4. But even that was dwarfed by commentary that was, even by NBC's standards...jaw droppingly awful, prompting the immediate #NBCfail twitter tag. And which meant that instead of noticing much about the ceremony, I found myself snarking about NBC's coverage instead.

What I thought of NBC's commentary, live. Cut to save some of you from having to endure it a second time. To get a real sense of how bad it was, skip to the bits about the Parade of Nations. )
So I was indulging in my guilty pleasure of Revenge tonight (I admit; I have a severe crush on Nolan. And a minor crush on the actress playing "Amanda.") and unusually enough didn't turn off the TV before the local news came on.

It reminded me just why I need to turn of the TV before the local news comes on.

It's not that I don't want to be informed. But.

On Sunday, some bicyclists found two burning bodies on the side of a bike trail. That is awful enough. Today, they were identified as two teenagers from a local high school, which is even worse. Just a horrible, horrible story, and not surprisingly, the lead story on the news.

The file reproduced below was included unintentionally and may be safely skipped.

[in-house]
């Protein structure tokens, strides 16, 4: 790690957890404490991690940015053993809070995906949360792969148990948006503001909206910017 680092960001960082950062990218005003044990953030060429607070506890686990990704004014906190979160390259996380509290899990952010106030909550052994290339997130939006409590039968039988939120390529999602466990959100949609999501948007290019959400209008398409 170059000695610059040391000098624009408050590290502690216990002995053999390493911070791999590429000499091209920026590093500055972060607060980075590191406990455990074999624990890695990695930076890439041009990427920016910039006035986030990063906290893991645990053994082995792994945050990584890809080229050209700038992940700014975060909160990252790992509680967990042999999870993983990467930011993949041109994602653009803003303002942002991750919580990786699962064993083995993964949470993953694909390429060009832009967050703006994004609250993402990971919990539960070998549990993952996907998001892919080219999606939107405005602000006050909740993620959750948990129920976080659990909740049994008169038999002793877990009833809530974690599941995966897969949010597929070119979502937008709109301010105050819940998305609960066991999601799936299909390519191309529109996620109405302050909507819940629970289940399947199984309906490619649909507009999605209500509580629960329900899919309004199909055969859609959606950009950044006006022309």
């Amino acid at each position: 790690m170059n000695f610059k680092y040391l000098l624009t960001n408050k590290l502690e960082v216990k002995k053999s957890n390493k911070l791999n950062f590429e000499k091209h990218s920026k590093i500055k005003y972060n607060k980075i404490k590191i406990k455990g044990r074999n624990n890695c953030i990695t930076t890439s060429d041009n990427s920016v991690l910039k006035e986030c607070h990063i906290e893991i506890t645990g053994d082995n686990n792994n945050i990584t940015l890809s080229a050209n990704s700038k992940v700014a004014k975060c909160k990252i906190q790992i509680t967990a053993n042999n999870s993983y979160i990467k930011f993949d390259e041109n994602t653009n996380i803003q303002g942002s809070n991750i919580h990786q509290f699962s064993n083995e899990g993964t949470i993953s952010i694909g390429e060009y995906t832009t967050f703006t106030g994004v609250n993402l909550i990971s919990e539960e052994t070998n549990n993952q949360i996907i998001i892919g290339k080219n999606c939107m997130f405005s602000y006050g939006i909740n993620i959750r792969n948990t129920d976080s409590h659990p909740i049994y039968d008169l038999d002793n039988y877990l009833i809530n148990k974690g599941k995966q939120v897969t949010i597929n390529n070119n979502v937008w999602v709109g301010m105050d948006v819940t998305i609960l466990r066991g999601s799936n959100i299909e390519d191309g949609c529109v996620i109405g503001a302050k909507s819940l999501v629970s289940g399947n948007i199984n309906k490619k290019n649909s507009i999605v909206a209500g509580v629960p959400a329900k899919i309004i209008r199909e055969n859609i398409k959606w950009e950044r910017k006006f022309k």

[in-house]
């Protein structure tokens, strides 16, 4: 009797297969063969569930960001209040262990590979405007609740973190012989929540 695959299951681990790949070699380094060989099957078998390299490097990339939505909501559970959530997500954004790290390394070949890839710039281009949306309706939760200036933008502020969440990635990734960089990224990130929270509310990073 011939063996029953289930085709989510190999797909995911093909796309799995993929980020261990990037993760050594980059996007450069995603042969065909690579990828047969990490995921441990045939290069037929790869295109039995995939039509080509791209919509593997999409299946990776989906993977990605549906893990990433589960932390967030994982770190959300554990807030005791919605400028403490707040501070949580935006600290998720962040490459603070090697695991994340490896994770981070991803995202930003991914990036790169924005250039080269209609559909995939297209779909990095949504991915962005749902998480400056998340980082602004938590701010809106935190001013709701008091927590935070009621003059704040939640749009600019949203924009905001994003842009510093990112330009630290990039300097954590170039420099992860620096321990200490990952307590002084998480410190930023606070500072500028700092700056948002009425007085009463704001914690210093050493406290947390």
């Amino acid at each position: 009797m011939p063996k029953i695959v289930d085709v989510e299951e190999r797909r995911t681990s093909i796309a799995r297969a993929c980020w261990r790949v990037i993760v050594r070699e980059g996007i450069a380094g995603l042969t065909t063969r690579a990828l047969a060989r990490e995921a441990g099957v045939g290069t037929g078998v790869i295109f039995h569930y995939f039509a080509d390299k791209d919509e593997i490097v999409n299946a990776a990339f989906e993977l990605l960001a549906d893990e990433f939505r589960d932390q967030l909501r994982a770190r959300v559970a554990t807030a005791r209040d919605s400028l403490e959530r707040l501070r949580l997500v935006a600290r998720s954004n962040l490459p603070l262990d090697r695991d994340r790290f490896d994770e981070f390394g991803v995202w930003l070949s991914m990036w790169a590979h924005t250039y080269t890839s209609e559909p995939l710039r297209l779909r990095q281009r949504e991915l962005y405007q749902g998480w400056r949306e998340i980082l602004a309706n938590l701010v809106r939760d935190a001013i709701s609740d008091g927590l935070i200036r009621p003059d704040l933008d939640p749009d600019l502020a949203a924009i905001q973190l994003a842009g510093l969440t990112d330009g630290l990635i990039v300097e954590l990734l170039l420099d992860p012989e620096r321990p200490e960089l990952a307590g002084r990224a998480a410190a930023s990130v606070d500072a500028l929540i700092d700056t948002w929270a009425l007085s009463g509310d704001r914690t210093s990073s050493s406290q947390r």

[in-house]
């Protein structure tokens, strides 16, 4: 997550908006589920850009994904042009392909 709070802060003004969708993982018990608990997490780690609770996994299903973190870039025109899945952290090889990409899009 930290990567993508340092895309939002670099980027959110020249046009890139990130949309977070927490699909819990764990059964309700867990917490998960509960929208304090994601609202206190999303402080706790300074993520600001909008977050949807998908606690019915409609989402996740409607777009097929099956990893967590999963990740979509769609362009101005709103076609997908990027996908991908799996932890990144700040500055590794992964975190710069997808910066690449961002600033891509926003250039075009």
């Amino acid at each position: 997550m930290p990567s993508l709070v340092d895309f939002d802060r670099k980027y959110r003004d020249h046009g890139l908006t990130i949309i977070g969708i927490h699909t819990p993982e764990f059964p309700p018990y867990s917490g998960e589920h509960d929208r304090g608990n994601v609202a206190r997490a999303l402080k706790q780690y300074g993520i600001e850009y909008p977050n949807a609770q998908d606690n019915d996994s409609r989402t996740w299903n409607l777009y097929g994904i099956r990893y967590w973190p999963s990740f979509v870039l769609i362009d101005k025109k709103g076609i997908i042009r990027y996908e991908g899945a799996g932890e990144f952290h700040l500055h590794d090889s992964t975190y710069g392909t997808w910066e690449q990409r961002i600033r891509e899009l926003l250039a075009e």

Now, I have to say that I can't immediately think of a good way to handle this, other than perhaps retelling the bit about the bicyclists and the identification of the teenagers, especially since the cops are apparently not releasing any other information except the identities of the victims, so the media doesn't have much to go on here. Even with that, though, they failed.

Because instead of quoting the cops, or friends of the victims (who understandably aren't talking) or parents of the victims (ditto) or even the typical concerned neighbor of "It's really scary -- it makes you feel unsafe, you know?" or even bicyclists, they went to the high school and interviewed some students, and added that in an exclusive, they had learned that "one of the victims called a friend, apparently by accident."


That report was based on interviews with the students, who were repeating what they had heard in school. In other words, mere rumors.

I don't blame the students. They said, and I am quoting, "I heard that there were sounds of running...." [on a phone call that one of the victims VERY allegedly made to an unnamed friend. They admitted that they had not heard the phone call in question and that they were only repeating what they'd heard in school.